Richard Thornton | Aug 9, 2017 | 5
An ancient cluster of villages in Roswell and Sandy Springs, Georgia
Many of you probably define your Native American ancestry by focusing on the lifestyles of some people living in the 1800s with English names. However, in regard to the Uchees, Chickasaws and Creeks, this was just a blip in time, compared to the many, many centuries that our ancestors lived in the Southeast in permanent towns and villages. The world that most of your Native American ancestors lived in was entirely different than the 1700s and 1800s.
In 1500 AD, one could have paddled down the Chattahoochee River for over 35 miles in what is now Metro Atlanta and not lost site of villages and cultivated bottom lands. There would have been only one large town with multiple mounds . . . at Peachtree Creek.
(Image Above) Over a three mile length of the Chattahoochee River in North Metro Atlanta, an archaeologist found a dozen permanent village sites. They were occupied most of the time from around 1200 BC to at least 1700 AD, yet none had mounds. Several village sites were established on much older Archaic Period camp sites, where stone weapons and tools were crafted from imported rocks.
The year of 1939 that archaeologist Robert Wauchope spent in North Georgia clearly identified a dense pattern of settlement that seemingly has been forgotten by the current generation of anthropologists. Go to most online references and books, and you will be presented a distorted image of how most the ancestors of the Uchees, Chickasaws and Creeks lived during the so-called “Mississippian Cultural Period.” You will be shown images of a few big centers such as Cahokia, Moundville or Etowah Mounds and told that all people lived in “chiefdoms” in which the elite of a single large town dominated a ring of satellite villages, clustered immediately around the big town. You will also be told that these chiefdoms rarely lasted more than 200-250 years.
That is not what Robert Wauchope found. Instead, he discovered one small village after another from the Chattahoochee’s source near Helen, GA to present day Columbus, GA. The village clusters in the mountains and region around Atlanta began thousands of years ago as camp sites and seasonal hamlets for hunters and gatherers. They fished and gathered mussels in the river shoals. By around 1000 BC or earlier, they were settling down and making refined pottery. Their descendants continued to live in these same locations for many centuries.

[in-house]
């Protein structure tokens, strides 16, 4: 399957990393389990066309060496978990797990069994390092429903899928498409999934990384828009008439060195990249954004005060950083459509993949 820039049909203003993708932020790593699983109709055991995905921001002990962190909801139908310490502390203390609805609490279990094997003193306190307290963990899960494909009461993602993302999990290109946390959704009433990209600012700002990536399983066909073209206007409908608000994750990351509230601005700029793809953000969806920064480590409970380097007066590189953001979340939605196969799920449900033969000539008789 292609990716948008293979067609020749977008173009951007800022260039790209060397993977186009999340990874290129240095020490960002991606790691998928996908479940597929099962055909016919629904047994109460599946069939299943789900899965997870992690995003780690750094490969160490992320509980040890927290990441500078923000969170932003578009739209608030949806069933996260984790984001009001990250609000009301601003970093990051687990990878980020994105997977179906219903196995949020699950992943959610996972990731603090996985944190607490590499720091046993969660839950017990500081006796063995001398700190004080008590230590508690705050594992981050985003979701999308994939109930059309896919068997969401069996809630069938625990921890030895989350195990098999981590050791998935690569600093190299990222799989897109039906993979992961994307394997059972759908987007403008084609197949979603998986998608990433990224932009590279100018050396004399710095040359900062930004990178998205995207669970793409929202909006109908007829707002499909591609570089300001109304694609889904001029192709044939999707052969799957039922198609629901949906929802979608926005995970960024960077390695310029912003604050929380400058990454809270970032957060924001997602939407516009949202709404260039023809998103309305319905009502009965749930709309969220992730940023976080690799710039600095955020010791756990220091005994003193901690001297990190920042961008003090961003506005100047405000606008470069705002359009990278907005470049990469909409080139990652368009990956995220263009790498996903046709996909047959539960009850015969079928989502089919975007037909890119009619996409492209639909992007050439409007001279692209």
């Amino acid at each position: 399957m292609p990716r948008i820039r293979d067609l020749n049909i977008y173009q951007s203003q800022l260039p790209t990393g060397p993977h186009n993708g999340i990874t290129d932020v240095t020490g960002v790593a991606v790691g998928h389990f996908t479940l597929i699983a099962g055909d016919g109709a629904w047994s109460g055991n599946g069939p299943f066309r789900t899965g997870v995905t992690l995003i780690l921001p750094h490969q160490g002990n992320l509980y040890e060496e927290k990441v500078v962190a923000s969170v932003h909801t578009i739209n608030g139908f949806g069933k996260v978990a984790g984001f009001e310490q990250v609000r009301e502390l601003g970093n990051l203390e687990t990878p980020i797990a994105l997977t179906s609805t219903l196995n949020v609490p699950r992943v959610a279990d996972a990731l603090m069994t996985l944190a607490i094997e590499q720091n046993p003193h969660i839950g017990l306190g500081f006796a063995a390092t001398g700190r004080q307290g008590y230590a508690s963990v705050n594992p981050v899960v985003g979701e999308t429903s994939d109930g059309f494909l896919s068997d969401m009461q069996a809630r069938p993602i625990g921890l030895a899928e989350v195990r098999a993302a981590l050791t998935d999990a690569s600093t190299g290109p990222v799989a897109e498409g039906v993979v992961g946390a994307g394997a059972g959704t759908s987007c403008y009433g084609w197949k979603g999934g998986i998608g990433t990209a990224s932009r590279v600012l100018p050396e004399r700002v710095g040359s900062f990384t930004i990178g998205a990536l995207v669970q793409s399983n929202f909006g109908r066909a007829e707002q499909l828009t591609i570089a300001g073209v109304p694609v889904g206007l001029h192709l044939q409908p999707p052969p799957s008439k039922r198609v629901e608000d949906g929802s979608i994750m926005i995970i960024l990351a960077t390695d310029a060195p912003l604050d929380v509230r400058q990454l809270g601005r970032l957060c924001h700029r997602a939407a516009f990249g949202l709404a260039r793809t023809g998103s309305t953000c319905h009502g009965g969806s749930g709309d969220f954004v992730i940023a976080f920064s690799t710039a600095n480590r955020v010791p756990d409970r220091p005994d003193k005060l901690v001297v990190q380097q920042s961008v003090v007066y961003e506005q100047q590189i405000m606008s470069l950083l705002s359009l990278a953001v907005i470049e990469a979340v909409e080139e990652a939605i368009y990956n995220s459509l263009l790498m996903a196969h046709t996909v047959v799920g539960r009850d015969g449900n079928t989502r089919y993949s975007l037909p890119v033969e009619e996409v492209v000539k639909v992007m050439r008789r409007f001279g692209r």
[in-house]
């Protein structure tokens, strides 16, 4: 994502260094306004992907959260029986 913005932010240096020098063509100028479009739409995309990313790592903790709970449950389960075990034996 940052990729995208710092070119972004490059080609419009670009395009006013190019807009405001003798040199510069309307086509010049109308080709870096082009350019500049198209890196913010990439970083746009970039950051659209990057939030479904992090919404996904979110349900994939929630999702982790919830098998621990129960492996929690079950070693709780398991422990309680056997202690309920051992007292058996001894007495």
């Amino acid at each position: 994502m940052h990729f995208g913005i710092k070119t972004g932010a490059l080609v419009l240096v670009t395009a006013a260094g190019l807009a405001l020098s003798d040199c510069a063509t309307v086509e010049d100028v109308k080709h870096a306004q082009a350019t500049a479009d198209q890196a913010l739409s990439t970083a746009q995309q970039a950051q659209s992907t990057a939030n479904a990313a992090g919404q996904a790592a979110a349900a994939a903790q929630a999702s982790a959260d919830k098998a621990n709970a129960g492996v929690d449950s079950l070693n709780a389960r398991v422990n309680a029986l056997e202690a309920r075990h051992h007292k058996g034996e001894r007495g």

Human occupation of the village cluster on the river between Roswell and Sandy Springs was not completely continuous. Wauchope did not find any Swift Creek (Middle Woodland) pottery here, although it is abundant at some village clusters upstream and downstream along the river. Wauchope theorized that this section of the river was therefore unoccupied between around 200 AD and 600 AD.
In our series on the Chattahoochee River, the People of One Fire has mentioned several clusters of ancient villages along this beautiful river. However, there is one important difference for this cluster near Roswell and Sandy Springs. Most sites are in the Chattahoochee National Recreation Area and open to the public. They are in a natural or semi-natural state and protected by National Park Service Rangers. There are no mounds to see, but at least one can better appreciate the beauty of the Chattahoochee’s environs that was enjoyed by its Native American inhabitants.
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Richard Thornton is a professional architect, city planner, author and museum exhibit designer-builder. He is today considered one of the nation’s leading experts on the Southeastern Indians. However, that was not always the case. While at Georgia Tech Richard was the first winner of the Barrett Fellowship, which enabled him to study Mesoamerican architecture and culture in Mexico under the auspices of the Institutio Nacional de Antropoligia e Historia. Dr. Roman Piňa-Chan, the famous archaeologist and director of the Museo Nacional de Antropologia, was his fellowship coordinator. For decades afterward, he lectured at universities and professional societies around the Southeast on Mesoamerican architecture, while knowing very little about his own Creek heritage. Then he was hired to carry out projects for the Muscogee-Creek Nation in Oklahoma. The rest is history.Richard is the Tribal Historic Preservation Officer for the KVWETV (Coweta) Creek Tribe and a member of the Perdido Bay Creek Tribe. In 2009 he was the architect for Oklahoma’s Trail of Tears Memorial at Council Oak Park in Tulsa. He is the president of the Apalache Foundation, which is sponsoring research into the advanced indigenous societies of the Lower Southeast.
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